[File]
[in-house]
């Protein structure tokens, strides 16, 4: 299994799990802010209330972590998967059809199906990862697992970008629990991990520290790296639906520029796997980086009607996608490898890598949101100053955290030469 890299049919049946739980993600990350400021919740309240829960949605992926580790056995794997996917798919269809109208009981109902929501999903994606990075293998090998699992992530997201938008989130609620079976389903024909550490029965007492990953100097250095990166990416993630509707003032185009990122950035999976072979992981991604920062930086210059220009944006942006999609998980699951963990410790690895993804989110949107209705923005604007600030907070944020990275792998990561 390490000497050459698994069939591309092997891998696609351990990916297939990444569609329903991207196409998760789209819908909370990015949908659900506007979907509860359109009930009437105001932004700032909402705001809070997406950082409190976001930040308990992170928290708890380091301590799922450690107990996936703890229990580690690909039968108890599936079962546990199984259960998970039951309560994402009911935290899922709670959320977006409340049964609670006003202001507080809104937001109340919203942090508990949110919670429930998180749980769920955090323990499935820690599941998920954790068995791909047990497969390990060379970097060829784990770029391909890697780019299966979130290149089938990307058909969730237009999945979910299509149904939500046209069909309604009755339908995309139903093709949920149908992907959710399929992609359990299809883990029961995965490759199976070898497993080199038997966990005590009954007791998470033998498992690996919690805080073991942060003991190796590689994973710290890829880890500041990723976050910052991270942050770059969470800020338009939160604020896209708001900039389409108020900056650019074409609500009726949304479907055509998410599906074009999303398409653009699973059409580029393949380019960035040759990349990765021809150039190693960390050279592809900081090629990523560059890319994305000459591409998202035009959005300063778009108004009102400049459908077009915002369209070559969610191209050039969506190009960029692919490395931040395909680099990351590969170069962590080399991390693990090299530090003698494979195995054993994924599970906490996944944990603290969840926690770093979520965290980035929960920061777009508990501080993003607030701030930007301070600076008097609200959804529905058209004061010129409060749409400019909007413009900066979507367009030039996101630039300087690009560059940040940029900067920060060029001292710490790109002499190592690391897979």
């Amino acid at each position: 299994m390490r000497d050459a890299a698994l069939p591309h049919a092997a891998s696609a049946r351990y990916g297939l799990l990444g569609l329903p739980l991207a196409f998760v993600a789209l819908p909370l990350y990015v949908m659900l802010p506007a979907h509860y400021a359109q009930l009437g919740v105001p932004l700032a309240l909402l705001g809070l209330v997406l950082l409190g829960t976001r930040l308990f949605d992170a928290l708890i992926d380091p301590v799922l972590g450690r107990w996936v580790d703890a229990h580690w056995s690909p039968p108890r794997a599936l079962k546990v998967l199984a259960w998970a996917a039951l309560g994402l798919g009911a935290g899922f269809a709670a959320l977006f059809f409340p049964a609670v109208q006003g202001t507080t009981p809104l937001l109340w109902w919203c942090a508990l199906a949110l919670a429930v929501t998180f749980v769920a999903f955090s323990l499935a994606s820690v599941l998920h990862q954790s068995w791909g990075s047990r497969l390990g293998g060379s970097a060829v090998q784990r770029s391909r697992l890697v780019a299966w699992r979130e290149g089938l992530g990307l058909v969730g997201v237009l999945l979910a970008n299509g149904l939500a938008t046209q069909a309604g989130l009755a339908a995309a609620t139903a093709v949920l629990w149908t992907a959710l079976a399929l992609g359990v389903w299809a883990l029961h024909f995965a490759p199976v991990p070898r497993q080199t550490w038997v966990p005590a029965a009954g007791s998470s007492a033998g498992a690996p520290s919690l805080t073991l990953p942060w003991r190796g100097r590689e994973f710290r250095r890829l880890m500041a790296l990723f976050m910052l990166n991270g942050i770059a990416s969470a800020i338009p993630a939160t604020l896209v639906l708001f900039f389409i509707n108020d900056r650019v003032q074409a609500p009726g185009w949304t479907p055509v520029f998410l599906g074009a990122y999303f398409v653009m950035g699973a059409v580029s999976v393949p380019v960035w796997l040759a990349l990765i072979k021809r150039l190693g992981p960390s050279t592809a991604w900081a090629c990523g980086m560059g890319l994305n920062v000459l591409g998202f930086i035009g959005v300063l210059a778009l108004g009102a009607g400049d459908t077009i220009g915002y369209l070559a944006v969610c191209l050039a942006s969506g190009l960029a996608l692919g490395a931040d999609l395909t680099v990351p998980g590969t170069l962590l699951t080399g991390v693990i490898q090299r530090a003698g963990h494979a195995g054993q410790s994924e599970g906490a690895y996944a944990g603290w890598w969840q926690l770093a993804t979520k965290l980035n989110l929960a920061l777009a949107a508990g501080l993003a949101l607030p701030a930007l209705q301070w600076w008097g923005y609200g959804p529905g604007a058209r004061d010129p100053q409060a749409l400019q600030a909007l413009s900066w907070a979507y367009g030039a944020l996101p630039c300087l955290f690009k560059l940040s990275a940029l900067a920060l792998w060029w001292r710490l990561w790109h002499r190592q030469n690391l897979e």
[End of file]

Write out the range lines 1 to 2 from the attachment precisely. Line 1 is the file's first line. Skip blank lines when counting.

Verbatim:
[in-house]
């Protein structure tokens, strides 16, 4: 299994799990802010209330972590998967059809199906990862697992970008629990991990520290790296639906520029796997980086009607996608490898890598949101100053955290030469 890299049919049946739980993600990350400021919740309240829960949605992926580790056995794997996917798919269809109208009981109902929501999903994606990075293998090998699992992530997201938008989130609620079976389903024909550490029965007492990953100097250095990166990416993630509707003032185009990122950035999976072979992981991604920062930086210059220009944006942006999609998980699951963990410790690895993804989110949107209705923005604007600030907070944020990275792998990561 390490000497050459698994069939591309092997891998696609351990990916297939990444569609329903991207196409998760789209819908909370990015949908659900506007979907509860359109009930009437105001932004700032909402705001809070997406950082409190976001930040308990992170928290708890380091301590799922450690107990996936703890229990580690690909039968108890599936079962546990199984259960998970039951309560994402009911935290899922709670959320977006409340049964609670006003202001507080809104937001109340919203942090508990949110919670429930998180749980769920955090323990499935820690599941998920954790068995791909047990497969390990060379970097060829784990770029391909890697780019299966979130290149089938990307058909969730237009999945979910299509149904939500046209069909309604009755339908995309139903093709949920149908992907959710399929992609359990299809883990029961995965490759199976070898497993080199038997966990005590009954007791998470033998498992690996919690805080073991942060003991190796590689994973710290890829880890500041990723976050910052991270942050770059969470800020338009939160604020896209708001900039389409108020900056650019074409609500009726949304479907055509998410599906074009999303398409653009699973059409580029393949380019960035040759990349990765021809150039190693960390050279592809900081090629990523560059890319994305000459591409998202035009959005300063778009108004009102400049459908077009915002369209070559969610191209050039969506190009960029692919490395931040395909680099990351590969170069962590080399991390693990090299530090003698494979195995054993994924599970906490996944944990603290969840926690770093979520965290980035929960920061777009508990501080993003607030701030930007301070600076008097609200959804529905058209004061010129409060749409400019909007413009900066979507367009030039996101630039300087690009560059940040940029900067920060060029001292710490790109002499190592690391897979």